Spurius Regulus the Lesser was the illegimate son of a very popular senator. He was very tall and very thin, much unlike his father and older brother. It was not this, however, that made the people assume that he was not of true noble blood. His eyes were blue. The Regulus men were always blessed with eyes as black as carbon. Regulus had skin the color of milk and hair the color of the night sky. His curls gleamed blue in starlight. I knew this because that was usually how we met. Our suspicions were the same. Regulus would get me to his brother, but only if I swore to kill him. He promised to equip me with tools: poison, blades, and strips of fabric to stop him from screaming. You see, Regulus the Lesser wanted only one thing. He did not care if his older brother was the father of my wife's child. He did not care if I was arrested after Regulus the Greater's murder. The only thing that this young man wished for was to take his brother's place as sole heir. I never understood the matters of bastard children. They were given everything they needed in life except for a title. The title was all that they truly wanted.
"Regulus," I said quietly, my eyes no doubt hardened and my voice holding an authoritative tone. I could not help but feel uncomfortable as the youth embraced me as a brother. He wanted to kill his brother. "We are business partners," he said with a laugh, turning and beginning to walk away from me. He looked over his shoulder at me and a smile crossed his mouth. "You can address me as Spurius. I have no intention of calling you upon it." "Thank you for having me,... Spurius." His name tasted like acid on my tongue. I should have nothing to do with this man, but I wanted his knowledge and this was the only way to receive it. "Oh, it is my pleasure, Decimus," Spurius cooed, turning his body completely around and beginning to walk towards me again. He was a dark young man. His sickly pale skin and greasy black curls held animosity that one would not believe. He hated. He hated more thoroughly than any person could imagine.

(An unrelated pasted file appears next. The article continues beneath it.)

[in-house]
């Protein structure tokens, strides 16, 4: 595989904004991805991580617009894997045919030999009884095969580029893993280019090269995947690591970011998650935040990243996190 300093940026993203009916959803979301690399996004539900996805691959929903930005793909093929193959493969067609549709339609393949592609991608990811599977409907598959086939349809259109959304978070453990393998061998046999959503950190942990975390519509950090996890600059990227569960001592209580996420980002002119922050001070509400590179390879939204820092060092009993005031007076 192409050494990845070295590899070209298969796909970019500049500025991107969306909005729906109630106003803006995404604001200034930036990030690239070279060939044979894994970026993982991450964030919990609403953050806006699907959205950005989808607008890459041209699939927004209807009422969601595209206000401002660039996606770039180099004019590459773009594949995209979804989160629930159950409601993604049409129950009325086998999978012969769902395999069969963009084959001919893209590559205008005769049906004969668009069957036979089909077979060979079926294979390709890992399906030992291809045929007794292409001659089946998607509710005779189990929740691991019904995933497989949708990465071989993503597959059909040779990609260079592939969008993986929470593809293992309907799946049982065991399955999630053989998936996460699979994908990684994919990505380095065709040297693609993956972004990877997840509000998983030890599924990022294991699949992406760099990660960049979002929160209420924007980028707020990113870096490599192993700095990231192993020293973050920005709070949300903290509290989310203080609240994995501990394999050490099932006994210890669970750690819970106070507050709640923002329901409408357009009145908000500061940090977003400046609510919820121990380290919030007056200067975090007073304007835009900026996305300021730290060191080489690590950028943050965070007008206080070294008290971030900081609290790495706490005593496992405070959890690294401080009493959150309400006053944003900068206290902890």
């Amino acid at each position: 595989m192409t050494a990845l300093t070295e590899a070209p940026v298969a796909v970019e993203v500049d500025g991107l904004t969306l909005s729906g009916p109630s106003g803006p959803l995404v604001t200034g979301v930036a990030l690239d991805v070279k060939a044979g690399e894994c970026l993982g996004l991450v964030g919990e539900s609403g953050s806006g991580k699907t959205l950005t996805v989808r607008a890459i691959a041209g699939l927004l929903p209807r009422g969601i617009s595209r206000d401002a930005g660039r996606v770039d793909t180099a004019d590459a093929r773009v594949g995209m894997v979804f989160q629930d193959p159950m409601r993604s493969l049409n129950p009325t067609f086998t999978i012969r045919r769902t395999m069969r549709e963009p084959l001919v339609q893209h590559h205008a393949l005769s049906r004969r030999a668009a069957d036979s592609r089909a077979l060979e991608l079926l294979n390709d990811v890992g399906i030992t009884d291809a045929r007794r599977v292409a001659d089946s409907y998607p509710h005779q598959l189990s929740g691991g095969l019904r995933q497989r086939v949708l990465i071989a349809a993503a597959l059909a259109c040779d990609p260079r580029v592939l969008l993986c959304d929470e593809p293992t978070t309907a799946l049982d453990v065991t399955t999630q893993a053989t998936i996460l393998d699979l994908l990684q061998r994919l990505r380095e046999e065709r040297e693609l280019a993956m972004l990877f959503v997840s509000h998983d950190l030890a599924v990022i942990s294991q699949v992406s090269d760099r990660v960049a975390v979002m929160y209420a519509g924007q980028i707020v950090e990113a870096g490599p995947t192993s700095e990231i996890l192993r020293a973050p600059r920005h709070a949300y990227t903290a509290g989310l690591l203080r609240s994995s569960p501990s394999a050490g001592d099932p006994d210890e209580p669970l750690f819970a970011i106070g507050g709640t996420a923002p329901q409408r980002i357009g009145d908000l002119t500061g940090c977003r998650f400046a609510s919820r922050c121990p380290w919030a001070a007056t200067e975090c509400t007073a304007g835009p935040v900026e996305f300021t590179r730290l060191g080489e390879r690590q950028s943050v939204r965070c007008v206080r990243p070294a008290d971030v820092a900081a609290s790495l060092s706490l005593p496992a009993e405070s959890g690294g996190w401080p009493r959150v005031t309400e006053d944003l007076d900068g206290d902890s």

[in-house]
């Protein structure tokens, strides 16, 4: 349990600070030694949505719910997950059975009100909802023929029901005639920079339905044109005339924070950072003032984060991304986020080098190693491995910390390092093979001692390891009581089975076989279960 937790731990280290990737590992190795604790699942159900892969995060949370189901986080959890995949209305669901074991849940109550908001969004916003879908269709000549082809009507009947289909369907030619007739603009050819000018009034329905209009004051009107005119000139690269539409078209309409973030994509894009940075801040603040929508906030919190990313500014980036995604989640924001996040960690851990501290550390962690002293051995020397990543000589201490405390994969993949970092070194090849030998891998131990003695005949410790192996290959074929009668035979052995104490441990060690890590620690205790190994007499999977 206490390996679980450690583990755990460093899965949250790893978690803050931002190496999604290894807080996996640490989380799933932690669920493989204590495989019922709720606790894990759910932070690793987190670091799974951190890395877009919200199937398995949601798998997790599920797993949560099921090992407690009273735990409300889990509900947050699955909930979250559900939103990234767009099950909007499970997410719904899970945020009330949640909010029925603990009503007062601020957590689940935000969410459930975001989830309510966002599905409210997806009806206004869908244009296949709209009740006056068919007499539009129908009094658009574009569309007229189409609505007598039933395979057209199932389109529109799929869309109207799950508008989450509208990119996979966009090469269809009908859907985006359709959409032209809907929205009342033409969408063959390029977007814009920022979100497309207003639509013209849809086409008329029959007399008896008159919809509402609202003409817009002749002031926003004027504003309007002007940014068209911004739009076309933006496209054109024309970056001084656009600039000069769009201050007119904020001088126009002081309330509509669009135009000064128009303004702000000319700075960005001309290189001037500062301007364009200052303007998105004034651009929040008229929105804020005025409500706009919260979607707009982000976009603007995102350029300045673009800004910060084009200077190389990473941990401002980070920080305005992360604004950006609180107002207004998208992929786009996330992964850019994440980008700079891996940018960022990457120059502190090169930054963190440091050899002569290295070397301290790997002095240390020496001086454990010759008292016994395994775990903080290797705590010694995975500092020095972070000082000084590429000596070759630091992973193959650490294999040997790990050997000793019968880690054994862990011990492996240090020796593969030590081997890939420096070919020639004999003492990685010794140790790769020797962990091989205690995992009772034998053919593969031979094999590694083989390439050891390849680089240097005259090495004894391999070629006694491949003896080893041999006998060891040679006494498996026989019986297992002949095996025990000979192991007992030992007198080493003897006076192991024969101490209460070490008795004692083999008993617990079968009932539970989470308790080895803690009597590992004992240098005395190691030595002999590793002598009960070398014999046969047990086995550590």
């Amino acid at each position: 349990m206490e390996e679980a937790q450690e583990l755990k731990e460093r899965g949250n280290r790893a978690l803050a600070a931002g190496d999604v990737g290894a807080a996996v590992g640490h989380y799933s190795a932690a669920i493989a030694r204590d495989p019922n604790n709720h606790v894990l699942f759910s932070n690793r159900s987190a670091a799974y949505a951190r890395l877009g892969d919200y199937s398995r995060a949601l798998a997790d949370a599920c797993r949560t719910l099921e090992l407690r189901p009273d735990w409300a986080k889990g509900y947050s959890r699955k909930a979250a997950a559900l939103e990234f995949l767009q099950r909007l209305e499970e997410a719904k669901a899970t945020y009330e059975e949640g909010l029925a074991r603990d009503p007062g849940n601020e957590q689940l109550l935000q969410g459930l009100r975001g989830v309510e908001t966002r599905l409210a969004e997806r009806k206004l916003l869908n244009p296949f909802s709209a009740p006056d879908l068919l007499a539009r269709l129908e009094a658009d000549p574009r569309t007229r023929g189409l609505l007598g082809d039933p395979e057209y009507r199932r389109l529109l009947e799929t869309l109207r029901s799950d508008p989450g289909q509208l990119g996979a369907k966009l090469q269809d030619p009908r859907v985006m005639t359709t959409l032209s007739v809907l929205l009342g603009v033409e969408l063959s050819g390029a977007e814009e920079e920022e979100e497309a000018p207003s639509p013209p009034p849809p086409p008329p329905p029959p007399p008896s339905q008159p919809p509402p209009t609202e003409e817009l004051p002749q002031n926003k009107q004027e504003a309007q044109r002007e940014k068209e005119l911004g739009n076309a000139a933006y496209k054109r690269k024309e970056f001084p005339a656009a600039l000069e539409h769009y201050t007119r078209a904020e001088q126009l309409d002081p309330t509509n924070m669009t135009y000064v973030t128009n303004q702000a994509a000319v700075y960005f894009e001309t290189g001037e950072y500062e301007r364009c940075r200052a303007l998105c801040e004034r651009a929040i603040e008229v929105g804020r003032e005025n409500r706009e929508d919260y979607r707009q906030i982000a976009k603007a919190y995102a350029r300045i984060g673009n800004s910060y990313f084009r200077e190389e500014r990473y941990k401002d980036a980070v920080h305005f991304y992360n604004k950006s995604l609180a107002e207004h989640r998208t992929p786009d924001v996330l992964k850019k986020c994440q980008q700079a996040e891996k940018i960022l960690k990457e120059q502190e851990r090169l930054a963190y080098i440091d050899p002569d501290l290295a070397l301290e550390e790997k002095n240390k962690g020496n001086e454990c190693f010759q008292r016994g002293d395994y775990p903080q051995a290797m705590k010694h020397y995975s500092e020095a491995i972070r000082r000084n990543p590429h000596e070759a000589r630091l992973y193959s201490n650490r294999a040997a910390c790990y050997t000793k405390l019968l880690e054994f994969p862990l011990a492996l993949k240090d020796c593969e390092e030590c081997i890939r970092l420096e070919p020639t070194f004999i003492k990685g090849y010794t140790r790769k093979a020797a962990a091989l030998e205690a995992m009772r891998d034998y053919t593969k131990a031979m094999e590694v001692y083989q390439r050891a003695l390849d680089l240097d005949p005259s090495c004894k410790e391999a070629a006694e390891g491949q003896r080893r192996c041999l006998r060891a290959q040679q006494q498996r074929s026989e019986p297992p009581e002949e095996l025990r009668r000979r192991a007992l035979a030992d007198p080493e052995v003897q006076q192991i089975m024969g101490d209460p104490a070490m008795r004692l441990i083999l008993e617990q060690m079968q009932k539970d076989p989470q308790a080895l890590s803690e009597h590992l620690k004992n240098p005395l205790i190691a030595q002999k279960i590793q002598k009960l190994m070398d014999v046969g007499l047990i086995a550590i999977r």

"Come, sit over here with me. I had my meal with my brother last night. I spoke of you to him. I must tell you what he said." The young man's voice held levity beyond that that the moment should. He spoke of his brother as if he were a puppet. Even I knew that Spurius's charisma could not grab hold of his brother's maniacal strings. They were both crazy, but the boy before me was cautious about who knew of his lunacy. Regulus the Greater was known for his. Spurius took a seat near the darkened window pane which he has rested against moments earlier, and I followed his lead. I remember the look in his eyes. He was ecstatic. He spoke each word with such enthusiasm. He waved his hands. He laughed when it was not necessary. "He is the father. He spoke of how he knew of your wife's celibacy. She refused to touch you. My brother looked so smug as he told me of this. He, a man only a few years younger than you, seduced your wife straight out of her wedding bed," Spurius mused with a light-hearted giggle. I wanted to hurt him so, but I knew that I should not. My fingers clenched into fists and I bit the inside of my mouth as not to launch into swings and angry curses. "He told me of how she whispered his name after. She called him her love. She told him that she was going to have his child."